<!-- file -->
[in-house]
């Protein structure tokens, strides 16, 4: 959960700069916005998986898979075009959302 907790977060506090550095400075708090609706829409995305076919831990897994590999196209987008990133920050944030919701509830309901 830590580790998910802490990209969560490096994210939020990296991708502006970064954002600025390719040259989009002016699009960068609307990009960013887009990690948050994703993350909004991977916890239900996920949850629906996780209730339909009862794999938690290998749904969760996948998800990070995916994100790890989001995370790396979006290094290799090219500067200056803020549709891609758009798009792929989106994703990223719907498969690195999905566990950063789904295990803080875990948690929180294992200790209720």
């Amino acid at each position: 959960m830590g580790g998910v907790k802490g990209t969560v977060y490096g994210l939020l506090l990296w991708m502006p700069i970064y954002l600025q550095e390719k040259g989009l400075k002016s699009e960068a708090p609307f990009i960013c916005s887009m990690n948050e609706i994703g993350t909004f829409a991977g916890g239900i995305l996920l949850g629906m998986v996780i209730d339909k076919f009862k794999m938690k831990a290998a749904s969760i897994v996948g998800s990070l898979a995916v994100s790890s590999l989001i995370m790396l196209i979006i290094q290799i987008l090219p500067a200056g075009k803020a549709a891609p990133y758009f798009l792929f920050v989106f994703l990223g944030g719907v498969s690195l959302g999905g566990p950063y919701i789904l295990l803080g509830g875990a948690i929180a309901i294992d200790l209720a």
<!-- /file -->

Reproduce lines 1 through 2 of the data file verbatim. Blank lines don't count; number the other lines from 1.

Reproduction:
[in-house]
């Protein structure tokens, strides 16, 4: 959960700069916005998986898979075009959302 907790977060506090550095400075708090609706829409995305076919831990897994590999196209987008990133920050944030919701509830309901 830590580790998910802490990209969560490096994210939020990296991708502006970064954002600025390719040259989009002016699009960068609307990009960013887009990690948050994703993350909004991977916890239900996920949850629906996780209730339909009862794999938690290998749904969760996948998800990070995916994100790890989001995370790396979006290094290799090219500067200056803020549709891609758009798009792929989106994703990223719907498969690195999905566990950063789904295990803080875990948690929180294992200790209720």